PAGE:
"Last year we equipped a number of military units with new weaponry, and we will start large-scale rearmament of the Armed Forces in 2011," Medvedev said at a meeting with Defense Ministry officials.
He said that the current military-political situation in the world calls for a thorough modernization of the Russian Armed Forces, primarily its strategic nuclear forces.
"They must be able to accomplish all tasks aimed at ensuring Russia's military security," Medvedev said, adding that this process would involve the enhancement of combat readiness of all military units.
The president reiterated that "despite the current financial difficulties, Russia has never had better favorable conditions to create modern and highly efficient armed forces."
Medvedev also said that the Russian Security Council would soon endorse a national security strategy for the period up to 2020.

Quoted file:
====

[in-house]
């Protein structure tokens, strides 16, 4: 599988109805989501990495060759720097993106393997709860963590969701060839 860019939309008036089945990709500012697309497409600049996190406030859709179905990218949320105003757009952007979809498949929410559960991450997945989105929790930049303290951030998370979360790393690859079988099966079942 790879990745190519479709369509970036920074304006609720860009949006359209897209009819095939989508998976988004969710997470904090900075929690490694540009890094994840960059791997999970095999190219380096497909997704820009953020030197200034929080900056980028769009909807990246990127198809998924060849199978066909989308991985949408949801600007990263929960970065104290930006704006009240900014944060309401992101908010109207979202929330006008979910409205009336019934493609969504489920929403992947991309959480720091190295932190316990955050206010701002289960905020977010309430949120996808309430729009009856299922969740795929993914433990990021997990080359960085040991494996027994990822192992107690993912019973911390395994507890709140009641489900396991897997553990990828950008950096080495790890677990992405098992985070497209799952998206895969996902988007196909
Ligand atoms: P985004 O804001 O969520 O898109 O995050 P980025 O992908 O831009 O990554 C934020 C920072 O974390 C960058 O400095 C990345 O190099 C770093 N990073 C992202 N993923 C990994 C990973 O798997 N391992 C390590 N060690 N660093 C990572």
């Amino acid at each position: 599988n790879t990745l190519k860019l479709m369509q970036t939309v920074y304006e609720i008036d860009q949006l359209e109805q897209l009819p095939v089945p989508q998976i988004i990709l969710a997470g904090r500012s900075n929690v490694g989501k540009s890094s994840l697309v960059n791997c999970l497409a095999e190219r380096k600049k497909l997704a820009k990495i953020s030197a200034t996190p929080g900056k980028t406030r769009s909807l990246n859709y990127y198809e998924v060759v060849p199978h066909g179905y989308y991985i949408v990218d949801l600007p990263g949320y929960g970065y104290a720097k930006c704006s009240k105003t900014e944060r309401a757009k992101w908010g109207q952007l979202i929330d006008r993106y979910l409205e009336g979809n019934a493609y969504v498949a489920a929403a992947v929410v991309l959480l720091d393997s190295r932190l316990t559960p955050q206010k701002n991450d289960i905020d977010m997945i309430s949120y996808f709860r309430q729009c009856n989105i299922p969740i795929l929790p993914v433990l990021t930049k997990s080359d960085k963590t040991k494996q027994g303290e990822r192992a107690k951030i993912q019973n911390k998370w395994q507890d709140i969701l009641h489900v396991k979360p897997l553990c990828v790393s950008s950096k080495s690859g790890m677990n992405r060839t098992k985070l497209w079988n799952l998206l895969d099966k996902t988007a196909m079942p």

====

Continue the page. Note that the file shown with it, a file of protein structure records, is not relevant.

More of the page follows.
"Long-term plans in the defense sphere should be based on a Russian national security strategy for the period up to 2020, which the Security Council should endorse in the near future," Medvedev said.
The president announced last year that Russia would make the modernization of its nuclear deterrent and Armed Forces a priority in light of the August military conflict with Georgia.
Russia's military expenditure has been steadily growing recently, and the country reportedly plans to increase the current defense budget of $40 billion by 50% in the next three years.
Defense Minister Anatoly Serdyukov said on Tuesday that the share of modern weaponry in the Russian Armed Forces would reach 30% by 2015, and would total 70% by 2020.
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New ties between Russia and Japan would mark not only a breakthrough in their relations but also a significant shift in Northeast Asia’s political dynamic. Both are secondary players in a region overshadowed by an increasingly assertive China, which has not hesitated to push against the boundaries of its neighbors.